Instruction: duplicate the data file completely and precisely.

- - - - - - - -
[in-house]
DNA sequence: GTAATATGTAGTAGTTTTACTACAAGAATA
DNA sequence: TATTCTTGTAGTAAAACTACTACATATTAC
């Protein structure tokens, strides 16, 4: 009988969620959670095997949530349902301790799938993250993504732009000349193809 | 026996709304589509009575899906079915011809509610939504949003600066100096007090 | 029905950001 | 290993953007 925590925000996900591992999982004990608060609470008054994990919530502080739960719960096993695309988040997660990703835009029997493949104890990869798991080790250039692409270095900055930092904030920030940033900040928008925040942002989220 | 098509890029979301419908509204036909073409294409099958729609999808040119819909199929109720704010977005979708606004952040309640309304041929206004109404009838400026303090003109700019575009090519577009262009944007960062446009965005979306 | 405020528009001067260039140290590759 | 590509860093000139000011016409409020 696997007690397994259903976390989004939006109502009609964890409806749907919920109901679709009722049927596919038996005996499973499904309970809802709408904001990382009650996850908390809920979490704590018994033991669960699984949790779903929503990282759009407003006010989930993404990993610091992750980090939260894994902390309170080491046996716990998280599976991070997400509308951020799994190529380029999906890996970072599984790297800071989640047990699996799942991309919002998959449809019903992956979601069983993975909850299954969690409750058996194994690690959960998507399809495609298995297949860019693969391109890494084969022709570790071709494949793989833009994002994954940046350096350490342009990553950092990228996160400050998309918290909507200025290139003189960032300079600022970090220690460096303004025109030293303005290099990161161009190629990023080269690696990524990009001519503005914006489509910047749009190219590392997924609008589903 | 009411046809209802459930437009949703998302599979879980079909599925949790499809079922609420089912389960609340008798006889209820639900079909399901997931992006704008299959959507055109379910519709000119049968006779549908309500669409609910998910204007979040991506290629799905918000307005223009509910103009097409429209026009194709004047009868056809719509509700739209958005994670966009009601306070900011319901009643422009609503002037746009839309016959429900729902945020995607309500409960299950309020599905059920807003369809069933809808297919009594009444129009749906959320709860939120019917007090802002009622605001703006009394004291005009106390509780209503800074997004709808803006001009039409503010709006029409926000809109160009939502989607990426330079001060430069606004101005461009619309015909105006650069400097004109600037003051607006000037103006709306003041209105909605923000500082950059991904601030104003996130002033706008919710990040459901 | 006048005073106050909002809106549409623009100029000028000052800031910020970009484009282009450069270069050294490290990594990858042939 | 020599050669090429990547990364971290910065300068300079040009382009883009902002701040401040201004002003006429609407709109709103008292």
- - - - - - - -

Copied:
[in-house]
DNA sequence: GTAATATGTAGTAGTTTTACTACAAGAATA
DNA sequence: TATTCTTGTAGTAAAACTACTACATATTAC
């Protein structure tokens, strides 16, 4: 009988969620959670095997949530349902301790799938993250993504732009000349193809 | 026996709304589509009575899906079915011809509610939504949003600066100096007090 | 029905950001 | 290993953007 925590925000996900591992999982004990608060609470008054994990919530502080739960719960096993695309988040997660990703835009029997493949104890990869798991080790250039692409270095900055930092904030920030940033900040928008925040942002989220 | 098509890029979301419908509204036909073409294409099958729609999808040119819909199929109720704010977005979708606004952040309640309304041929206004109404009838400026303090003109700019575009090519577009262009944007960062446009965005979306 | 405020528009001067260039140290590759 | 590509860093000139000011016409409020 696997007690397994259903976390989004939006109502009609964890409806749907919920109901679709009722049927596919038996005996499973499904309970809802709408904001990382009650996850908390809920979490704590018994033991669960699984949790779903929503990282759009407003006010989930993404990993610091992750980090939260894994902390309170080491046996716990998280599976991070997400509308951020799994190529380029999906890996970072599984790297800071989640047990699996799942991309919002998959449809019903992956979601069983993975909850299954969690409750058996194994690690959960998507399809495609298995297949860019693969391109890494084969022709570790071709494949793989833009994002994954940046350096350490342009990553950092990228996160400050998309918290909507200025290139003189960032300079600022970090220690460096303004025109030293303005290099990161161009190629990023080269690696990524990009001519503005914006489509910047749009190219590392997924609008589903 | 009411046809209802459930437009949703998302599979879980079909599925949790499809079922609420089912389960609340008798006889209820639900079909399901997931992006704008299959959507055109379910519709000119049968006779549908309500669409609910998910204007979040991506290629799905918000307005223009509910103009097409429209026009194709004047009868056809719509509700739209958005994670966009009601306070900011319901009643422009609503002037746009839309016959429900729902945020995607309500409960299950309020599905059920807003369809069933809808297919009594009444129009749906959320709860939120019917007090802002009622605001703006009394004291005009106390509780209503800074997004709808803006001009039409503010709006029409926000809109160009939502989607990426330079001060430069606004101005461009619309015909105006650069400097004109600037003051607006000037103006709306003041209105909605923000500082950059991904601030104003996130002033706008919710990040459901 | 006048005073106050909002809106549409623009100029000028000052800031910020970009484009282009450069270069050294490290990594990858042939 | 020599050669090429990547990364971290910065300068300079040009382009883009902002701040401040201004002003006429609407709109709103008292």